December 09, 2010

Nook Color Points Way to E-Book’s Future -

“Oh, man, remember those Cro-Magnon e-book readers?” we’ll say. “They used E Ink screens — black text on gray. No color. No touch screens. And every time you turned a page, you got this weird black-white-black flash. Can you believe anyone bought those?”

Well, it’s time for some progress. Barnes & Noble’s new Nook Color ($250) is the first big-name e-book reader with a color touch screen. It has confusing aspects, but it’s light-years better than last year’s slow, kludgy black-and-white Nook. (The company says the new Nook was designed by a new team, based in Silicon Valley and composed largely of former Palm employees.)

The hardware is handsome. It’s an 8-by-5-inch slab, half an inch thick, with an aluminum border and rubberized back. You can poke your finger through the triangular cut-out in the lower left corner. It’s just a design quirk, although maybe you could attach your key ring to it.

This Nook weighs a pound, somewhere between the Kindle (8.5 ounces) and the iPad (1.5 pounds). The color screen means you’ll have to recharge the battery every few days, rather than every few weeks. The animations are a little jerky, and the screen often doesn’t “hear” your tap the first time. But otherwise, the Color Nook is fast enough.

As for the touch screen — well, you know what? All e-readers should have touch screens. Once you tap to open a book, swipe the page to turn it and drag your finger on the Brightness slider, using a joystick to move the cursor on an E Ink screen seems indirect and antique.

The color screen is bright and beautiful. Magazines, for example, look spectacular. You can subscribe to any of 70 magazines (the first two weeks are free) or buy individual issues. You get the whole layout, including ads; it’s great.

Of course, you can’t read a full-size magazine page when it’s shrunk onto a 7-inch screen. So you navigate as if on an iPhone: you spread two fingers to zoom in, and drag a finger to pan around.

You can also summon a scrolling row of colorful page miniatures at the bottom of the screen, for ease of navigation. Some magazines even have an Article View: a scrolling, vertical, uncluttered column of black-on-white text that’s easy to read. The original magazine layout lies behind it for context.

Children’s books also benefit enormously from color, and they get special treatment on the Color Nook. You can tap the text on any page to enlarge it. Some titles — 300 by year’s end, the company says — offer a Read to Me button, so that your young reader can follow along with a recorded voice. My 6-year-old loved the effect and begged for more.

As on other e-readers, you can subscribe to newspapers; if you’re in a Wi-Fi hot spot, the paper arrives on your reader automatically in the middle of the night, ready for your commute. The photos look great in color. But the rest of the newspaper is bizarrely spartan and unimaginative, especially compared to the elaborate magazine mode. There’s no sense of layout; the whole thing looks like a beginner’s blog.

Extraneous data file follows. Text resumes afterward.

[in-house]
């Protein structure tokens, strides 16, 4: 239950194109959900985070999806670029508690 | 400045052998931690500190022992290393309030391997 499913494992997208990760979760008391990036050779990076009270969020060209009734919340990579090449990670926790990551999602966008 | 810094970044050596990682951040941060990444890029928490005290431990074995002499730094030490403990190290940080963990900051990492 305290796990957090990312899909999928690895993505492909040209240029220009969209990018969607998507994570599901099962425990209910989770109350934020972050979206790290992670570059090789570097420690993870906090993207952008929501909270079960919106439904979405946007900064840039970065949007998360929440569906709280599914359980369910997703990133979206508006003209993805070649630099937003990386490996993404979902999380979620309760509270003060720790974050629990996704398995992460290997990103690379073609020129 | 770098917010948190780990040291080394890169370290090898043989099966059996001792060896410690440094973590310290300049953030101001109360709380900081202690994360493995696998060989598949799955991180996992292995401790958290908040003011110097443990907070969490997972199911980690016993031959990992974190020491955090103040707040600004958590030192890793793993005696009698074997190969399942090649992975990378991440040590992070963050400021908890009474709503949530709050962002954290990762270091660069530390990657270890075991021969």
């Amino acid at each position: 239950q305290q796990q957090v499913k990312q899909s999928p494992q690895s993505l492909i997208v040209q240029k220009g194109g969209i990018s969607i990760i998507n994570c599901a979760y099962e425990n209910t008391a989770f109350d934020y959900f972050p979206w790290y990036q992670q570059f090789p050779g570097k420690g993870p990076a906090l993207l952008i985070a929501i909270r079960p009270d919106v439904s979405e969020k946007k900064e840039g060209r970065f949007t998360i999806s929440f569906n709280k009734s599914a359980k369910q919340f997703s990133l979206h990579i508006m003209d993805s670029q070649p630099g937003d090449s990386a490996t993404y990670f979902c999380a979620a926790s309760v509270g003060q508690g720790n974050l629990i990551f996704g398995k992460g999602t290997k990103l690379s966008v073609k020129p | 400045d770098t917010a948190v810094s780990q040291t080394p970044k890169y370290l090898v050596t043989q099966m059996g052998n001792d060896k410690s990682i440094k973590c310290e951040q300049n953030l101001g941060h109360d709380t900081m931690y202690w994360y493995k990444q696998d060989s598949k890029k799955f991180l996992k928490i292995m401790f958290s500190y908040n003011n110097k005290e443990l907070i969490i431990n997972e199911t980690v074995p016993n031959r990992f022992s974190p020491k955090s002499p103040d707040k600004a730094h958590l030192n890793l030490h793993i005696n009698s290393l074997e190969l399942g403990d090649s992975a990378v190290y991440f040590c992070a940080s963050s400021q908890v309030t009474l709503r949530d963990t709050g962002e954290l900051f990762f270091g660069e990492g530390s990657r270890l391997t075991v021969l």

Color doesn’t add much to regular books. (Barnes & Noble says that its attractively redesigned online store offers two million books. About 1.5 million of those, however, are free, very old, often obscure books scanned by Google.)

But all books benefit from the Nook’s self-illuminating, laptop-style screen. The bedtime routine of many a Kindle owner — wedging a flashlight behind one ear — is a thing of the past.

In sunshine, you can still read the Color Nook, though not as easily as an E Ink screen. (Glare is sometimes a problem, too.) The question is, where do you do more reading: in sunlight, or at night? Only you can answer that question.

That’s not the only decision I can’t make for you. Another one is, Where do you stand on the features-versus-complexity issue?

The Nook Color is absolutely bristling with features. Notes, highlighting, bookmarks, instant dictionary definitions, quick Wikipedia or Google lookups of a chosen word. You can select passages of text and post them to your Twitter or Facebook accounts. (The Nook Color gets online only in Wi-Fi hot spots.)

There’s a basic, built-in Web browser. A music player. An image and video viewer. There’s a MicroSD memory-card slot, so you can expand the Nook’s storage from 8 gigabytes (6,000 books) to 40 gigabytes (35,000 books, just enough to hold the complete James Patterson collection.)



A version of this review appeared in print on December 9, 2010, on page B1 of the New York edition.

Nook Color Points Way to E-Book’s Future -

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